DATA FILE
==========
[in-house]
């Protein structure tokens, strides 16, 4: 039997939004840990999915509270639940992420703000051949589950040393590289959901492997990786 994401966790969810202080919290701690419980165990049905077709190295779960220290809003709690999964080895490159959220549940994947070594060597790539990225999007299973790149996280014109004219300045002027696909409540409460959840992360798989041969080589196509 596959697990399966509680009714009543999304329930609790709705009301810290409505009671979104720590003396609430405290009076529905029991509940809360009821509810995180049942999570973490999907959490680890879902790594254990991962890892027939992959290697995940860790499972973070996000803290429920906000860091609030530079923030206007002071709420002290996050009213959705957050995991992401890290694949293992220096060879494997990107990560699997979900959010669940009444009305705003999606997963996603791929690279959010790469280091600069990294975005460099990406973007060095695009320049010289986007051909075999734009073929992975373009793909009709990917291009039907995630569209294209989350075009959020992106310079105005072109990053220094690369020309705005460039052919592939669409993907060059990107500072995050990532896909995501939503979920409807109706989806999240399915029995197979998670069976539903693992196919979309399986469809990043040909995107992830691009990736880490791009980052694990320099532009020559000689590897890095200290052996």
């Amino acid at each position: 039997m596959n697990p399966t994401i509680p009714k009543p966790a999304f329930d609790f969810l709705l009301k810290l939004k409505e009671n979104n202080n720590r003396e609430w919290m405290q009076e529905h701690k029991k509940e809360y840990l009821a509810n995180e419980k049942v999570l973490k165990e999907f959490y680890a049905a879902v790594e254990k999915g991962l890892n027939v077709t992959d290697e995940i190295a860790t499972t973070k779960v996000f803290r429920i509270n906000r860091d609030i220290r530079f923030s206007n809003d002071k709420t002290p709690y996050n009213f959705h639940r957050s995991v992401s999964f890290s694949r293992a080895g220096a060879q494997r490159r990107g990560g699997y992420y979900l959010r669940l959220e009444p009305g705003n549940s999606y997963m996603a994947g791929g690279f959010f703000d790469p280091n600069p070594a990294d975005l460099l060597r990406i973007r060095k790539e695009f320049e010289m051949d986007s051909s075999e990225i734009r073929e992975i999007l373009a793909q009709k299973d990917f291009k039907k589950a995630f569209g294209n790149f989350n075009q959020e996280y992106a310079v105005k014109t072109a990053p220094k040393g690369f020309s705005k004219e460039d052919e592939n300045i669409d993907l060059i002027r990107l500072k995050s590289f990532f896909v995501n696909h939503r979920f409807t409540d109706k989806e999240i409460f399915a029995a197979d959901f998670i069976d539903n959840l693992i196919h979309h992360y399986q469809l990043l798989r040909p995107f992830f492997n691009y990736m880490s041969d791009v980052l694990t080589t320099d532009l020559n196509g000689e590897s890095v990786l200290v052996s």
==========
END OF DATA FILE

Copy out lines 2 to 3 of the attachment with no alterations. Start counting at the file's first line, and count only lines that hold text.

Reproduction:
């Protein structure tokens, strides 16, 4: 039997939004840990999915509270639940992420703000051949589950040393590289959901492997990786 994401966790969810202080919290701690419980165990049905077709190295779960220290809003709690999964080895490159959220549940994947070594060597790539990225999007299973790149996280014109004219300045002027696909409540409460959840992360798989041969080589196509 596959697990399966509680009714009543999304329930609790709705009301810290409505009671979104720590003396609430405290009076529905029991509940809360009821509810995180049942999570973490999907959490680890879902790594254990991962890892027939992959290697995940860790499972973070996000803290429920906000860091609030530079923030206007002071709420002290996050009213959705957050995991992401890290694949293992220096060879494997990107990560699997979900959010669940009444009305705003999606997963996603791929690279959010790469280091600069990294975005460099990406973007060095695009320049010289986007051909075999734009073929992975373009793909009709990917291009039907995630569209294209989350075009959020992106310079105005072109990053220094690369020309705005460039052919592939669409993907060059990107500072995050990532896909995501939503979920409807109706989806999240399915029995197979998670069976539903693992196919979309399986469809990043040909995107992830691009990736880490791009980052694990320099532009020559000689590897890095200290052996």
């Amino acid at each position: 039997m596959n697990p399966t994401i509680p009714k009543p966790a999304f329930d609790f969810l709705l009301k810290l939004k409505e009671n979104n202080n720590r003396e609430w919290m405290q009076e529905h701690k029991k509940e809360y840990l009821a509810n995180e419980k049942v999570l973490k165990e999907f959490y680890a049905a879902v790594e254990k999915g991962l890892n027939v077709t992959d290697e995940i190295a860790t499972t973070k779960v996000f803290r429920i509270n906000r860091d609030i220290r530079f923030s206007n809003d002071k709420t002290p709690y996050n009213f959705h639940r957050s995991v992401s999964f890290s694949r293992a080895g220096a060879q494997r490159r990107g990560g699997y992420y979900l959010r669940l959220e009444p009305g705003n549940s999606y997963m996603a994947g791929g690279f959010f703000d790469p280091n600069p070594a990294d975005l460099l060597r990406i973007r060095k790539e695009f320049e010289m051949d986007s051909s075999e990225i734009r073929e992975i999007l373009a793909q009709k299973d990917f291009k039907k589950a995630f569209g294209n790149f989350n075009q959020e996280y992106a310079v105005k014109t072109a990053p220094k040393g690369f020309s705005k004219e460039d052919e592939n300045i669409d993907l060059i002027r990107l500072k995050s590289f990532f896909v995501n696909h939503r979920f409807t409540d109706k989806e999240i409460f399915a029995a197979d959901f998670i069976d539903n959840l693992i196919h979309h992360y399986q469809l990043l798989r040909p995107f992830f492997n691009y990736m880490s041969d791009v980052l694990t080589t320099d532009l020559n196509g000689e590897s890095v990786l200290v052996s």